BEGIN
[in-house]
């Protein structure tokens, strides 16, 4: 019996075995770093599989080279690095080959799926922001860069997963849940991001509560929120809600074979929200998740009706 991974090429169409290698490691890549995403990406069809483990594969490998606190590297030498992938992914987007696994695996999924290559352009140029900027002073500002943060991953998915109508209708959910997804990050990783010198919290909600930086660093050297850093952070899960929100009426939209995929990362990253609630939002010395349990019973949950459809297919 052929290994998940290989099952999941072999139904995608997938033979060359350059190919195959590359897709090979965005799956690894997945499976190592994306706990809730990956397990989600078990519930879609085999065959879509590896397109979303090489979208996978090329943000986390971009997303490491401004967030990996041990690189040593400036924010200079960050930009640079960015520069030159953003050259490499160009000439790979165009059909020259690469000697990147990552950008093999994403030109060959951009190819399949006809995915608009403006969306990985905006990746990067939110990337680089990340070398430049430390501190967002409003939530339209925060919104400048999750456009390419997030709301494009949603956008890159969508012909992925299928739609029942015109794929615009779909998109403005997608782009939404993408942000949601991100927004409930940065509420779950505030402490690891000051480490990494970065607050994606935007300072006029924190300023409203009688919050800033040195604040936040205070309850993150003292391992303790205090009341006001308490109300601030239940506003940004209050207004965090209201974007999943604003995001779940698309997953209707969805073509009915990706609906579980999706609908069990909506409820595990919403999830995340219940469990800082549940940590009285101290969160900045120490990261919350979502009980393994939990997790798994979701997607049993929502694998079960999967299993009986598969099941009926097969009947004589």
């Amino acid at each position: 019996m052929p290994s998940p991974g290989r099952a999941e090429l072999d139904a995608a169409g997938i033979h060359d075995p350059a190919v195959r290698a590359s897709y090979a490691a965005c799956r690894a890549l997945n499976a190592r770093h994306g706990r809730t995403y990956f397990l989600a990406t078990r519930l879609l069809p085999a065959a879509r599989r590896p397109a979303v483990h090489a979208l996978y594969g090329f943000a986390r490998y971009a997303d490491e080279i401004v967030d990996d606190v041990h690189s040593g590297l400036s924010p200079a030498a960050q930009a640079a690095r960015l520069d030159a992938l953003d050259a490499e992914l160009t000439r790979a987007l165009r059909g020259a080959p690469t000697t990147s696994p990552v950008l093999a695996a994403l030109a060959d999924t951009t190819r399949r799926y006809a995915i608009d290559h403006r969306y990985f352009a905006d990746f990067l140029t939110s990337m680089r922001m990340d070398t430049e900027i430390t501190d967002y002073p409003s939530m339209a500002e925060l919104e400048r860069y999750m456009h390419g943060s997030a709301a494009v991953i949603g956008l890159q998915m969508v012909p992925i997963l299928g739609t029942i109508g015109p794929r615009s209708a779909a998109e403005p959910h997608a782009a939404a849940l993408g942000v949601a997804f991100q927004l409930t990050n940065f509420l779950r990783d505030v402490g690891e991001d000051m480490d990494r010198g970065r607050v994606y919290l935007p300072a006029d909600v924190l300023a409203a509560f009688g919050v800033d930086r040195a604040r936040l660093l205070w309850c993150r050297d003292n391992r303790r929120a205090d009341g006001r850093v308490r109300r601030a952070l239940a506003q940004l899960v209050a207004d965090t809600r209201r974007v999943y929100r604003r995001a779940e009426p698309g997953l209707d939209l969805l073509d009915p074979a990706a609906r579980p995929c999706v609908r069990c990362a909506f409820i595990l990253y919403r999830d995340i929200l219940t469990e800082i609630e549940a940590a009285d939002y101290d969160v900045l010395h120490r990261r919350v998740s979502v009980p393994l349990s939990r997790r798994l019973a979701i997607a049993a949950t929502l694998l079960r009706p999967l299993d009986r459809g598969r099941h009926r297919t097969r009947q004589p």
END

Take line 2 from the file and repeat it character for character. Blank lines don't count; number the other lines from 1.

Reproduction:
């Protein structure tokens, strides 16, 4: 019996075995770093599989080279690095080959799926922001860069997963849940991001509560929120809600074979929200998740009706 991974090429169409290698490691890549995403990406069809483990594969490998606190590297030498992938992914987007696994695996999924290559352009140029900027002073500002943060991953998915109508209708959910997804990050990783010198919290909600930086660093050297850093952070899960929100009426939209995929990362990253609630939002010395349990019973949950459809297919 052929290994998940290989099952999941072999139904995608997938033979060359350059190919195959590359897709090979965005799956690894997945499976190592994306706990809730990956397990989600078990519930879609085999065959879509590896397109979303090489979208996978090329943000986390971009997303490491401004967030990996041990690189040593400036924010200079960050930009640079960015520069030159953003050259490499160009000439790979165009059909020259690469000697990147990552950008093999994403030109060959951009190819399949006809995915608009403006969306990985905006990746990067939110990337680089990340070398430049430390501190967002409003939530339209925060919104400048999750456009390419997030709301494009949603956008890159969508012909992925299928739609029942015109794929615009779909998109403005997608782009939404993408942000949601991100927004409930940065509420779950505030402490690891000051480490990494970065607050994606935007300072006029924190300023409203009688919050800033040195604040936040205070309850993150003292391992303790205090009341006001308490109300601030239940506003940004209050207004965090209201974007999943604003995001779940698309997953209707969805073509009915990706609906579980999706609908069990909506409820595990919403999830995340219940469990800082549940940590009285101290969160900045120490990261919350979502009980393994939990997790798994979701997607049993929502694998079960999967299993009986598969099941009926097969009947004589």